• Howard A Member

      Oh, for crying out loud. This P A R T I C U L A R motor is a boat anchor. You want to spend $7g’s on the truck, and then put another $5g’s into this particular motor, just to have an inefficient, heavy, gas hog, go ahead. When gas was .35 cents a gallon in 1969, no problem, put ‘er to the floor, Louie! I think people forget how much gas these use, and it’s just not necessary today. If you must have a V-8, a small block should more than suffice. Personally, I’d want a small block. The 396 , as I said in my deleted comment, was an awesome motor, just not in a pickup. Sheesh.

      Like 1
      • Fred

        The person buying this truck isn’t going to be interested in the gas mileage, they will appreciate it for what it is: A stylish truck with old school power.

        Bolt on some headers and it will be a rocket.

        Don’t buy it if you don’t like it

        Like 2
      • MR Member

        I think that the magic of this truck IS the big block 396. A big block with A/C in a truck – the A/C is the icing on the cake. Plus, it is painted in a non-typical hue (for ’69). I LOT of greens and two tones that year, and this one is neither. Look a the mirrors – not the big camper style we expect to see on a truck with a “Custom Camper” emblem on the side. Probably NOT used for what is was intended for. Dual exhausts were standard with a big block. A great truck – great color, subtle chrome, big block, and a/c! If you buy for below the asking price, or the asking price, it will continue to appreciate. This truck isn’t about efficiency – it’s about simple big block fun!

        Like 1
      • Joey Enlowe

        Mild cam, headers, well matched dual plane intake and it will anchor your spine to the seat back

        Like 1
    • Dave Wright

      I too would prefer a good small block but nobody here buys this truck for fuel economy. Even if it is driven daily, it won’t be driven far. If mileage was a concern this forum would not exist…….we would all be driving something small, new and oriental. This truck is owned for fun and nostalgia like the majority of the vehicles we talk about……….this one would be great as is.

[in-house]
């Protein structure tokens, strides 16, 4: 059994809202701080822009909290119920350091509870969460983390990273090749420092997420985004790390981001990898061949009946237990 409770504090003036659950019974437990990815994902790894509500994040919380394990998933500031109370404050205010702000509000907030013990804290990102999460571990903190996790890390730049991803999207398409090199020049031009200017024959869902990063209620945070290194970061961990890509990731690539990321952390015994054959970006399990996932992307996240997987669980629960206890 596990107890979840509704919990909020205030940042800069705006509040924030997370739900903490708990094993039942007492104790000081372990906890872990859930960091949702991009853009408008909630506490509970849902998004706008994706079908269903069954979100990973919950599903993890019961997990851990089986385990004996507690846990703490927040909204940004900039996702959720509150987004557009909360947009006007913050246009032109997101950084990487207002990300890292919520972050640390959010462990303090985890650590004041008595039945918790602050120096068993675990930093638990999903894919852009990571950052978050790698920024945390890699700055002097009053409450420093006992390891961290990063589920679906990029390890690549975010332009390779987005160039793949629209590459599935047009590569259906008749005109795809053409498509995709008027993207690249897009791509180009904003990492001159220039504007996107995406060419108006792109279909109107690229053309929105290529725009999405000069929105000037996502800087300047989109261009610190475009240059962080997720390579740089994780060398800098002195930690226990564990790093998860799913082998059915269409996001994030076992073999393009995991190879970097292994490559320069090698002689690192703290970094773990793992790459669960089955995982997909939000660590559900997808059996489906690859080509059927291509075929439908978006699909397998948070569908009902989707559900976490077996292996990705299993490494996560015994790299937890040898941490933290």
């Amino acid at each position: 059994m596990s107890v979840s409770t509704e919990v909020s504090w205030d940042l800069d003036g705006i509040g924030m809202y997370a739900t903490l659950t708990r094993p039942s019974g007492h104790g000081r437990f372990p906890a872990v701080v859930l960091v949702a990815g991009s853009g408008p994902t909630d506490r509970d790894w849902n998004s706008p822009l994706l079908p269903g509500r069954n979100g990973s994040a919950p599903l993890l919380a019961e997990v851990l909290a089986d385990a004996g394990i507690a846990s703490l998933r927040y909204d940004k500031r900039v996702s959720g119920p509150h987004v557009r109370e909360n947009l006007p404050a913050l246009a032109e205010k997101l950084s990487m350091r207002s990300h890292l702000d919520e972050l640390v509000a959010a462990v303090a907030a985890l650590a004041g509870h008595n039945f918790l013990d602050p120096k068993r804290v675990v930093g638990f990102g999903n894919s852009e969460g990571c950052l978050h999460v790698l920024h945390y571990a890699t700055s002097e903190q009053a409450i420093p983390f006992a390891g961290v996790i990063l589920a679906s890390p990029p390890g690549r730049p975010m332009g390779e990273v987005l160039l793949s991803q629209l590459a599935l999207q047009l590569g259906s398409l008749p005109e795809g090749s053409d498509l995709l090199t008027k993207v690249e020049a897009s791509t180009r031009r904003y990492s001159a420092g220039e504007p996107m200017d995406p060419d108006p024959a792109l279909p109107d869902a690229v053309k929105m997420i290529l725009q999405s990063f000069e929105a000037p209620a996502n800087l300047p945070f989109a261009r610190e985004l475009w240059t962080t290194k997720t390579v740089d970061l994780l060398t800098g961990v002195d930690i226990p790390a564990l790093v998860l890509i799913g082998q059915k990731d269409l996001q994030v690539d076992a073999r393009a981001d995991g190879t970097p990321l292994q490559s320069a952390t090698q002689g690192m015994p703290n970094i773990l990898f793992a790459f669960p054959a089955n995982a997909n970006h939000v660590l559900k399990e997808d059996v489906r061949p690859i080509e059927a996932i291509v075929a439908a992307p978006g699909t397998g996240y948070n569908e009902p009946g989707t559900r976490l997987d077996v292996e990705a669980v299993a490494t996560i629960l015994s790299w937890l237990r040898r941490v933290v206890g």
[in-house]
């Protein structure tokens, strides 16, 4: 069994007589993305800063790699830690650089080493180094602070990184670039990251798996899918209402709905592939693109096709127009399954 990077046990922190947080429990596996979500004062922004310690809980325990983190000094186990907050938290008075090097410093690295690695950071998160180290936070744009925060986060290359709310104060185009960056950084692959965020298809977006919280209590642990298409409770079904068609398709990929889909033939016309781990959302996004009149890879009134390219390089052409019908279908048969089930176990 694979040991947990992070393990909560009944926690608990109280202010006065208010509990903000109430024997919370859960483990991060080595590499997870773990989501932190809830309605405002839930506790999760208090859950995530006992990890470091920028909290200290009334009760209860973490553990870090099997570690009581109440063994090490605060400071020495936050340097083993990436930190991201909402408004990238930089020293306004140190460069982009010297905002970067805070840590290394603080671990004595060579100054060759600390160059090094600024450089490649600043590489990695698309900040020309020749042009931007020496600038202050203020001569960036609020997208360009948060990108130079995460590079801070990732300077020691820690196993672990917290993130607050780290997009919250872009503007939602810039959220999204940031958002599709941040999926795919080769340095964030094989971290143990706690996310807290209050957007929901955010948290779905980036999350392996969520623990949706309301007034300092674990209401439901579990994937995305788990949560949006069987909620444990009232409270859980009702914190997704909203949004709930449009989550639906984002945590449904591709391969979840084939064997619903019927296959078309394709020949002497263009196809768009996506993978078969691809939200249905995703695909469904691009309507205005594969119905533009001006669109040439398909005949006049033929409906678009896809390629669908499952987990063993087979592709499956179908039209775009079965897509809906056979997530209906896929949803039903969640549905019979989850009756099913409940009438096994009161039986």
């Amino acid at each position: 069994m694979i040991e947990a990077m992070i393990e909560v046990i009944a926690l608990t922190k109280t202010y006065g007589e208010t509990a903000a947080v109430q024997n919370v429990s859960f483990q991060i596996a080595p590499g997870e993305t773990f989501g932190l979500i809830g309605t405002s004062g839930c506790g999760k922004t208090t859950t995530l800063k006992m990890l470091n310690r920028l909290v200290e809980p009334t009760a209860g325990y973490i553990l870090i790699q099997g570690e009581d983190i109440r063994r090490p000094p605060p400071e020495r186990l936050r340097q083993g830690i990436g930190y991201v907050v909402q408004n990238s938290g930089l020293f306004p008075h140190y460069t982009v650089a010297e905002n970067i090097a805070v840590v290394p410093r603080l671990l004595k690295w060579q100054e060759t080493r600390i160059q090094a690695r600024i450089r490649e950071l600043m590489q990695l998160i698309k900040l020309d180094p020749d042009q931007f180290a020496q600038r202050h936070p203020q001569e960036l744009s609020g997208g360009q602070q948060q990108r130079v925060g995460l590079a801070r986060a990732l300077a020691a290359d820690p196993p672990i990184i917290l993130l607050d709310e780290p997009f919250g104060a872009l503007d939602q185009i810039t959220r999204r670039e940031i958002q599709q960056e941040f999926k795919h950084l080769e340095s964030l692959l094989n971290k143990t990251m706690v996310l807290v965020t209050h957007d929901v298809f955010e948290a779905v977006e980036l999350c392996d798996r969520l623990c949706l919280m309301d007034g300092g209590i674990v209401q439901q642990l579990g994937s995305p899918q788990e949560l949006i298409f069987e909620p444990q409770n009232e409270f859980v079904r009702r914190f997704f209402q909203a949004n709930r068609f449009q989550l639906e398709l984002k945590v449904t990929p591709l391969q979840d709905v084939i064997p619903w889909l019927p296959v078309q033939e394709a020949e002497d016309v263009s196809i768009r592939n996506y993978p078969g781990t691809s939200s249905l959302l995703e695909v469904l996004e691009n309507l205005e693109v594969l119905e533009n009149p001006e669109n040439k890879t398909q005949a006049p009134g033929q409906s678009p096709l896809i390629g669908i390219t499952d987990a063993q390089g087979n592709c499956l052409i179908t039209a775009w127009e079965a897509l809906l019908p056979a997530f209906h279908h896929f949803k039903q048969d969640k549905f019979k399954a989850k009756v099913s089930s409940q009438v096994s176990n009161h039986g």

• Thomas H.

      I grew up driving one of these as a farm truck. I’d have to agree that the 396 is a complete waste in these trucks. Ours was the same year/model with a 292 straight 6, 4 speed with granny on the floor and a hefty .456 gears in the back. That truck wouldn’t go over 75 mph down hill but it would tow anything you put behind it. We hauled hay with it for years and that little 292 was indestructible.

      As for the 396, if you want to yank that motor and go through it top to bottom, then drop it in a different project car, it would make a fantastic toy. As any kind of daily use driver, it’s just a gas guzzling ego stroker.

      Also, to the guy that mentioned the paint color: hate to break it to ya but this particular shade of purple/burgundy was used in excess during the 67-69 run of these trucks. We had a ’67 this color with the 302/powerglide package. My neighbor had a ’68 this color (lots of jokes were told) and I see these trucks all over the Midwest with the same color. This and that bright Chevy Orange are everywhere!

      Like 1
  2. Rock On

    Wheather you need a 396 or you want a 396 in a pick up can be debated all day long. I would take this over a six cylinder every time.

    Like 1
  3. Blyndgesser

    By the mid ’70s they were offering a 454 even in the lighter duty C10. That would be a fun truck. This, on the other hand, is just a dated-but-handsome workhorse (C20, long bed, all torque and no horsepower). Fit for hauling, but not for hauling a**.

  4. geomechs geomechs Member